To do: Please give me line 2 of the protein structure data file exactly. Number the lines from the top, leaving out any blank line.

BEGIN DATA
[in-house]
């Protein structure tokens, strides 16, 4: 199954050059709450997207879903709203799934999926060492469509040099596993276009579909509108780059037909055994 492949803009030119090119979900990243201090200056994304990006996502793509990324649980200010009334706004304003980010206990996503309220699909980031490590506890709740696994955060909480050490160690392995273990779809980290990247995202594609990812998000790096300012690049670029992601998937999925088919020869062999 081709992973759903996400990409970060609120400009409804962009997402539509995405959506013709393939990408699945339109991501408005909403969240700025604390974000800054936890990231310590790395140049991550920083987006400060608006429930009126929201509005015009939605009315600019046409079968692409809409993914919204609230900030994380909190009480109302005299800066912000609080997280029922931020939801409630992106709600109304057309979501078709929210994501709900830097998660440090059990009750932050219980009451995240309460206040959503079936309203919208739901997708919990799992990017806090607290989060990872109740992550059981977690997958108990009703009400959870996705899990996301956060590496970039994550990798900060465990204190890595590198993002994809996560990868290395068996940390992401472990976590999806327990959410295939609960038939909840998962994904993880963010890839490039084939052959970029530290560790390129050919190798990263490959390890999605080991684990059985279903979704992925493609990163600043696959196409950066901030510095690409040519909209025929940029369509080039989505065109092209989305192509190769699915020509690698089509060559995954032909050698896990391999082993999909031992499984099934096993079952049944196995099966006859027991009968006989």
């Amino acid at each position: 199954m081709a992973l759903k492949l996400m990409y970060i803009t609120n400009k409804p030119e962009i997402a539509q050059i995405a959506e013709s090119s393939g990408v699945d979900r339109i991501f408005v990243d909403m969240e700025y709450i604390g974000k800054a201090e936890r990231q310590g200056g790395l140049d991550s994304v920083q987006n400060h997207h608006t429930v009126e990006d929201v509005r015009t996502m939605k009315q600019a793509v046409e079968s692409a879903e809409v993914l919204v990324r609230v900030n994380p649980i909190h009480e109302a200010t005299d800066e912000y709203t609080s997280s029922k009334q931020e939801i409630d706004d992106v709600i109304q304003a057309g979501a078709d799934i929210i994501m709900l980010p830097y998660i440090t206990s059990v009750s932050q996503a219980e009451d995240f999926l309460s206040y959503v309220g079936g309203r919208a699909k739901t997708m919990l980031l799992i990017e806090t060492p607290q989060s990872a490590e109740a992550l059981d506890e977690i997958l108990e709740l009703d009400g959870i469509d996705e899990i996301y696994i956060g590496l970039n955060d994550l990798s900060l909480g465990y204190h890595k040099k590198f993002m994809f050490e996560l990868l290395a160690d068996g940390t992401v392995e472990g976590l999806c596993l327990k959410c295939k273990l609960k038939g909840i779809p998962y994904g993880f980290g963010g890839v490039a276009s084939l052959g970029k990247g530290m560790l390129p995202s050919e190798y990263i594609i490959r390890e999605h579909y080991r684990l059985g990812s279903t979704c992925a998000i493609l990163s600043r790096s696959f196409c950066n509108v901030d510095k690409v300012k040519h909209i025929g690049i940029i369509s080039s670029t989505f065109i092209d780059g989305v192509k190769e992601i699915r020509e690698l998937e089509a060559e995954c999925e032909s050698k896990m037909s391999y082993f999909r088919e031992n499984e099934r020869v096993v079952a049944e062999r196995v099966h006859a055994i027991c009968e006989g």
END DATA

């Protein structure tokens, strides 16, 4: 199954050059709450997207879903709203799934999926060492469509040099596993276009579909509108780059037909055994 492949803009030119090119979900990243201090200056994304990006996502793509990324649980200010009334706004304003980010206990996503309220699909980031490590506890709740696994955060909480050490160690392995273990779809980290990247995202594609990812998000790096300012690049670029992601998937999925088919020869062999 081709992973759903996400990409970060609120400009409804962009997402539509995405959506013709393939990408699945339109991501408005909403969240700025604390974000800054936890990231310590790395140049991550920083987006400060608006429930009126929201509005015009939605009315600019046409079968692409809409993914919204609230900030994380909190009480109302005299800066912000609080997280029922931020939801409630992106709600109304057309979501078709929210994501709900830097998660440090059990009750932050219980009451995240309460206040959503079936309203919208739901997708919990799992990017806090607290989060990872109740992550059981977690997958108990009703009400959870996705899990996301956060590496970039994550990798900060465990204190890595590198993002994809996560990868290395068996940390992401472990976590999806327990959410295939609960038939909840998962994904993880963010890839490039084939052959970029530290560790390129050919190798990263490959390890999605080991684990059985279903979704992925493609990163600043696959196409950066901030510095690409040519909209025929940029369509080039989505065109092209989305192509190769699915020509690698089509060559995954032909050698896990391999082993999909031992499984099934096993079952049944196995099966006859027991009968006989």